Four key elements for streamlined sustainability reporting
8 diciembre 2020
As companies gain a greater understanding of sustainability issues in agricultural and forestry supply chains they are faced with a growing number of non-financial disclosure requirements from their investors, customers, and civil society.
By Leah Samberg, AFi
Expectations for corporate sustainability reporting are increasing each year. As companies and their stakeholders gain a greater understanding of sustainability issues in agricultural and forestry supply chains – from GHG emissions and regenerative agriculture to human rights, deforestation, and conversion – companies are faced with a growing number of non-financial disclosure requirements from their investors, customers, and civil society.
To help companies navigate these expectations, the Accountability Framework initiative (AFi) provides clarity on sustainability reporting on forest-risk commodities, such as palm oil, beef, soy, cocoa, and pulp and timber. It does this in two primary ways. First, the Framework itself includes a standard approach to reporting on deforestation, ecosystem conversion, and human rights related to forest-risk commodities. Second, the AFi collaborates with key reporting standards and initiatives to align their indicators with the Accountability Framework and increase consistency between reporting systems.
To clarify expectations on reporting content, the Framework’s Operational Guidance identifies four key elements of reporting that apply for all agricultural and forestry commodities and all companies across the value chain:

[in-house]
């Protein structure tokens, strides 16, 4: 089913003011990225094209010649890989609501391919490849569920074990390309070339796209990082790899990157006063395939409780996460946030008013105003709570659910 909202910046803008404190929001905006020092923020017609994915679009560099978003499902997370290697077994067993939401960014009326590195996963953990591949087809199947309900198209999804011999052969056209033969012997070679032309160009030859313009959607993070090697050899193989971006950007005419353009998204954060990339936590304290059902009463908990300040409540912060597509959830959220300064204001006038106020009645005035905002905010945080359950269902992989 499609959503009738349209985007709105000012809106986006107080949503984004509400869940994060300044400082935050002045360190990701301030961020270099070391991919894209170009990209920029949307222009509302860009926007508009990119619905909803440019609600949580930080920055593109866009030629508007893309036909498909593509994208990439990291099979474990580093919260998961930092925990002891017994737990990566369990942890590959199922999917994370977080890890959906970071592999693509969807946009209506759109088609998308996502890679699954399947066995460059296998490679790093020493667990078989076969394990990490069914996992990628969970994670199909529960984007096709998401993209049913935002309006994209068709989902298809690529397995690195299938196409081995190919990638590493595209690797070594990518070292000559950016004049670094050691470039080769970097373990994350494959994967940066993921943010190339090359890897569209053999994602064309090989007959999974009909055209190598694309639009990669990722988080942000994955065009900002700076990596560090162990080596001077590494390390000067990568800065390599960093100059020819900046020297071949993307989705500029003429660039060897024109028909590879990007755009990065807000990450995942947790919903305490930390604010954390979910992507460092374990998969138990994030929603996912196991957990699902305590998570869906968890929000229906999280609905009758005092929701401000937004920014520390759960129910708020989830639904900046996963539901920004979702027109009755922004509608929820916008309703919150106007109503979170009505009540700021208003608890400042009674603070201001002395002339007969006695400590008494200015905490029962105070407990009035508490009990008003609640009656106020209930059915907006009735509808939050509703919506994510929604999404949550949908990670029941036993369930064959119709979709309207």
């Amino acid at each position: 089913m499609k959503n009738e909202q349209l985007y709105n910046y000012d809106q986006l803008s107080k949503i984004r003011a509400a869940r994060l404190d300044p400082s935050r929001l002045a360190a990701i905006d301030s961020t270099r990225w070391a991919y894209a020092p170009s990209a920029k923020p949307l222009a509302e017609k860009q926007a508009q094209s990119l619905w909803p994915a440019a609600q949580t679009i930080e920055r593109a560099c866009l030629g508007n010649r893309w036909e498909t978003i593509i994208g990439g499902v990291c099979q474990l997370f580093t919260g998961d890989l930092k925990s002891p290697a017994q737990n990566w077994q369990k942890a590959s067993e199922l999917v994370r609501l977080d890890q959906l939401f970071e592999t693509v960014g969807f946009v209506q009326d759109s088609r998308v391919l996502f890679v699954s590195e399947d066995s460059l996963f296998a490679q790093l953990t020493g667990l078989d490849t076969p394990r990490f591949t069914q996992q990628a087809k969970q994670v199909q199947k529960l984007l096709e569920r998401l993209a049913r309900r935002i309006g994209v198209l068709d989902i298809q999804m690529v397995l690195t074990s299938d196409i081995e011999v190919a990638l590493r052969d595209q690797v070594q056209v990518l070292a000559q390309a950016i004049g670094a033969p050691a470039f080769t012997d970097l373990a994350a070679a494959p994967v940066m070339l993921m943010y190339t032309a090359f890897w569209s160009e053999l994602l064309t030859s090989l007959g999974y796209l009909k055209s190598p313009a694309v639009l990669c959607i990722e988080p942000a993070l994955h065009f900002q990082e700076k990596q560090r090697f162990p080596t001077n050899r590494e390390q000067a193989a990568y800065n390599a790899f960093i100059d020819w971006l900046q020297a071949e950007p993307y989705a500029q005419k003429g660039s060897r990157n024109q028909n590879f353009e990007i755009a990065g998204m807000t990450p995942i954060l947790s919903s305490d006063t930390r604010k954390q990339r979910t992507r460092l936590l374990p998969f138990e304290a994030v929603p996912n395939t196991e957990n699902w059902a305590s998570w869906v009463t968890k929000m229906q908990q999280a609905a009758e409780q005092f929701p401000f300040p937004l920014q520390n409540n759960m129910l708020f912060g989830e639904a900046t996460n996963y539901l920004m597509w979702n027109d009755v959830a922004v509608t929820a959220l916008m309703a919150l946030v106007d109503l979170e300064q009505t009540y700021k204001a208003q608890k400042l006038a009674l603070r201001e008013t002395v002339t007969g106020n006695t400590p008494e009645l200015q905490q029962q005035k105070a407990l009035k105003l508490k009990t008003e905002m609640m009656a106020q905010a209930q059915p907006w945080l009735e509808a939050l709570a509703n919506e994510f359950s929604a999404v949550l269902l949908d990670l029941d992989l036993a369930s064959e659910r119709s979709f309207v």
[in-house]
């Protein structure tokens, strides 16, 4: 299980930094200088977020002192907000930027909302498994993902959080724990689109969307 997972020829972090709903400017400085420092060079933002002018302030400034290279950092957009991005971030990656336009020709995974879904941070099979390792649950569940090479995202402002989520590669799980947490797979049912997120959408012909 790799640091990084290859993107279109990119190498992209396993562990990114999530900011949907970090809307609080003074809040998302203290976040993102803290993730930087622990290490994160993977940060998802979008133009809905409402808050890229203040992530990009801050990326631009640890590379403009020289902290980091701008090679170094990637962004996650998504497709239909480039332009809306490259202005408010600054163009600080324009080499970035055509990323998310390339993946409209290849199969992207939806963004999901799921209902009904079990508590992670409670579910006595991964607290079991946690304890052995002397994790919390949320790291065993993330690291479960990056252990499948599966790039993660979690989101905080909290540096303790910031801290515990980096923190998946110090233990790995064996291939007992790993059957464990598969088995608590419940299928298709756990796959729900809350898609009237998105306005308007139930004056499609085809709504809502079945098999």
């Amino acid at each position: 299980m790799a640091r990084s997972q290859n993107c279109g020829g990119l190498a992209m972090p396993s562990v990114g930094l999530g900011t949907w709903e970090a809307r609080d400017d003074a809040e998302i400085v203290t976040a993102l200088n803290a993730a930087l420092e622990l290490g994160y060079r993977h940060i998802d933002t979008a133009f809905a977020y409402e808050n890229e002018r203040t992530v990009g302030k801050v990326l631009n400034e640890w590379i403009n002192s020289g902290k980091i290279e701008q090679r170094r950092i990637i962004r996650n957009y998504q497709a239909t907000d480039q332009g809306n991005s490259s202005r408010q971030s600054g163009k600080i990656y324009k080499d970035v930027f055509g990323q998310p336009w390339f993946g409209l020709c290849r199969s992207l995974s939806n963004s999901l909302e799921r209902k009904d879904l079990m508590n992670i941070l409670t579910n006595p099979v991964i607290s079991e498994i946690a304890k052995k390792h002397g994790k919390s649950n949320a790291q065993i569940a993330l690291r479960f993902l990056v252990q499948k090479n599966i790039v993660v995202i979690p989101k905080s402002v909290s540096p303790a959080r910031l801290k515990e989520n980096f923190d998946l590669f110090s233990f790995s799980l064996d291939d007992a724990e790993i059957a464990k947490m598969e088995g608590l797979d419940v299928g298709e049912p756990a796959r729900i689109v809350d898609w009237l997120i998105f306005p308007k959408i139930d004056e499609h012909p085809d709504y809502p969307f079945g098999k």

While the Framework’s guidance provides examples of indicators on these four elements, the AFi does not provide a reporting platform or prescribe specific KPIs. This is because there is often value in defining specific KPIs for each reporting topic based on the specific context of each company. Additionally, companies are already using various reporting standards and tools, and many of these have effective indicators for reporting on each of the four elements for some or all of the scope of the Accountability Framework. The AFi is also working with many of these reporting systems to improve the consistency and alignment of the indicators on which companies are asked to report. For example:
While it might not solve all of your company’s reporting headaches, the Accountability Framework can help you better align your reporting with the expectations of your stakeholders. And by working behind the scenes with reporting systems, the AFi is helping to increase the alignment among reporting standards and indicators to streamline the work of companies to report their sustainability progress.
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